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In the 20th century—and ongoing into the 21st century— our omniscient God surely saw that it would be a time unsurpassed in many things. There were two world wars—both of which Our Lady of Fatima made either direct or indirect reference to. The century was packed with international and national incidents, wars and uprisings, rapid and extreme growth of both knowledge and population; mind-boggling changes in culture and technology—affecting business and life-styles on a global level. The pace of life ramped up to a racing level.

Our rapidly advancing culture can find itself more and more at odds with God’s scriptural and/ or visionary messages. We have increased opportunities for more “idols” and false beliefs than can be numbered. And they are increasing.

As life becomes more and more complex and inter-related on local and international levels, sin also becomes more than just individual character flaws and one soul’s wrongdoing. It, too, becomes more complicated. We find increasingly more sin that is intrinsic and systematic in our society. For instance, in our cultural and business, legal and financial systems—and in other societal structures—we find increasingly deep-rooted and fundamental injustice… and/or foundational unbelief… and/or (either) assumed or insistent rebellion against His revealed truth.

These things are becoming deeply imbedded foundations and systematic injustices in our cultural patterns and institutions. This even goes deeper than examples of corruption and greed and other evils that periodically make the news regarding some social or governing institution or another. Unfortunately-- as much as we do not like to imagine it-- this can also happen in religious bodies and corporate management.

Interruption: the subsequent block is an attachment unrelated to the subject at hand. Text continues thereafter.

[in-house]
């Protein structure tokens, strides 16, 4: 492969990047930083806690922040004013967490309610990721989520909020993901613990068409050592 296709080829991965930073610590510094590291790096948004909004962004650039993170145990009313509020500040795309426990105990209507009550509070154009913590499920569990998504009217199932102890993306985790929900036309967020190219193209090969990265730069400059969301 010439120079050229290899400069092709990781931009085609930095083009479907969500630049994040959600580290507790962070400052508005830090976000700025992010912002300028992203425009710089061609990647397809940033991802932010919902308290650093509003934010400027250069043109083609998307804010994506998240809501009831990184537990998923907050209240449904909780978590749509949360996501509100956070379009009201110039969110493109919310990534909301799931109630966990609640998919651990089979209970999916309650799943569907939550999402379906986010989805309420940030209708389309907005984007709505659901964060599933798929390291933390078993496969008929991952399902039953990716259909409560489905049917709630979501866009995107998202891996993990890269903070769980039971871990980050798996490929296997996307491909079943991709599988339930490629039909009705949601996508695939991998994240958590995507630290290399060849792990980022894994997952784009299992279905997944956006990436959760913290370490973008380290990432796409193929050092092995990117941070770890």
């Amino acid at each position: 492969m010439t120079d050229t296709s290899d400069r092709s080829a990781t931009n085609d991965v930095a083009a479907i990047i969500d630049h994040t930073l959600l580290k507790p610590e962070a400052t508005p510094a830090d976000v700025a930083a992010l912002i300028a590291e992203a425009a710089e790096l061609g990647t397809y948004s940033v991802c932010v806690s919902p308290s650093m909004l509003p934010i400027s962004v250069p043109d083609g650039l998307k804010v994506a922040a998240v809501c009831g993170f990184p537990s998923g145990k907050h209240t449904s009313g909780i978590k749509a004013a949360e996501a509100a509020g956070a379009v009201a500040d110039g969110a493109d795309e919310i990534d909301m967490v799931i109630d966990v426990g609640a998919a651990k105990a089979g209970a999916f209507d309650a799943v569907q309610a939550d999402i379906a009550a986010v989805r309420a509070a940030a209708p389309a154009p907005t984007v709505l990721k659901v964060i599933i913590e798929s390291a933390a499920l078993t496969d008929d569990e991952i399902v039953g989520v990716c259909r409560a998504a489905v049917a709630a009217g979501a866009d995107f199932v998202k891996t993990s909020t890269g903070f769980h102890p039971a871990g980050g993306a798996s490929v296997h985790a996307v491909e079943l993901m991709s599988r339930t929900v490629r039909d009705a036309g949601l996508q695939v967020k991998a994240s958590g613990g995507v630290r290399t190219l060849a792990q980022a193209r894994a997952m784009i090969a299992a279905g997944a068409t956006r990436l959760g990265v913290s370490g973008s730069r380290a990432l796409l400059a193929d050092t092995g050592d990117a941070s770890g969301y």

This would be similar to an intrinsically imbedded “religious” sin pattern that Jesus regularly pointed out in the gospels. It involved an attitude of heart and mind that Jesus described as “the leaven of the Pharisees”. (A leavening agent is kneaded throughout the whole dough—for instance, in a loaf of bread— and after it rises or is baked, it is hard to disentangle it from the whole…) There are many gospel references to “Pharisees” and their attitudes, along with descriptive behaviors of their phoniness, self-aggrandizement, unkind and hidden corrupt ways. [see Mk 8:15]

Our modern (and often blindly arrogant) minds are accustomed to recognizing those things in ancient, pagan and primitive cultures. But what about our own? We can easily ignore and allow our own… because these wrongdoings are clever and sophisticated things we do—as patterns—and they become more and more “socially acceptable”.


Are prayer, the rosary, repentance, intercession… still relevant? This answer may well be a rhetorical question to many, with the answer of “Yes!” Many might say that the “yes” is even more emphatic now than in 1917. Perhaps we need to look at some “why’s” of this “yes”.

The 20th century—and now the 21st century—have been unsurpassed in rapidity of change… and not always for the better, as we have seen. We are programmed to assume that “progress and technology” are automatically “good”, because they promise advancement, but in what? And at what price? As we race along, what is being “lost in the shuffle”? being ignored? being destroyed? being forgotten? being dragged to death?

The picture comes to mind of an adult, for instance, a quick-stepping male, rushing down the street, holding the hand of his 3 year-old son. The little boy is being dragged along—unable to keep up—but it’s hardly noticed by his hustling dad, who doesn’t have time to stop and pick him up, or even consider what is actually happening.

The 21st century is still in the making but moving headlong at an even more rapid pace.

Are the underpinnings and foundations of goodness (and truth and God) rising up in all these “advancements” to surround our racing paces? Or are these things being lost (individually and collectively)… even trampled… left in the dust… in the “race” as we hustle and speed our way forward?

Are we expecting more messengers and visionaries? Just how many more saints and messengers do we need before we pay attention? Have there been enough already? St. (Pope) John Paul II beatified/ canonized hundreds of great examples of our faith. As we have said, God has spoken and and acted through many voices and lives through time.


Another prophetic messenger and visionary (that it has been said has earned the respect of popes through the ages) is St. Malachy, from the 12th century. He succinctly described the succession of popes since 1143 to the present. 1

According to the prophesies of St. Malachy, Pope Francis fits the timing and description of the last pope described and included in the prophesies. There are many opinions as to why they end with him…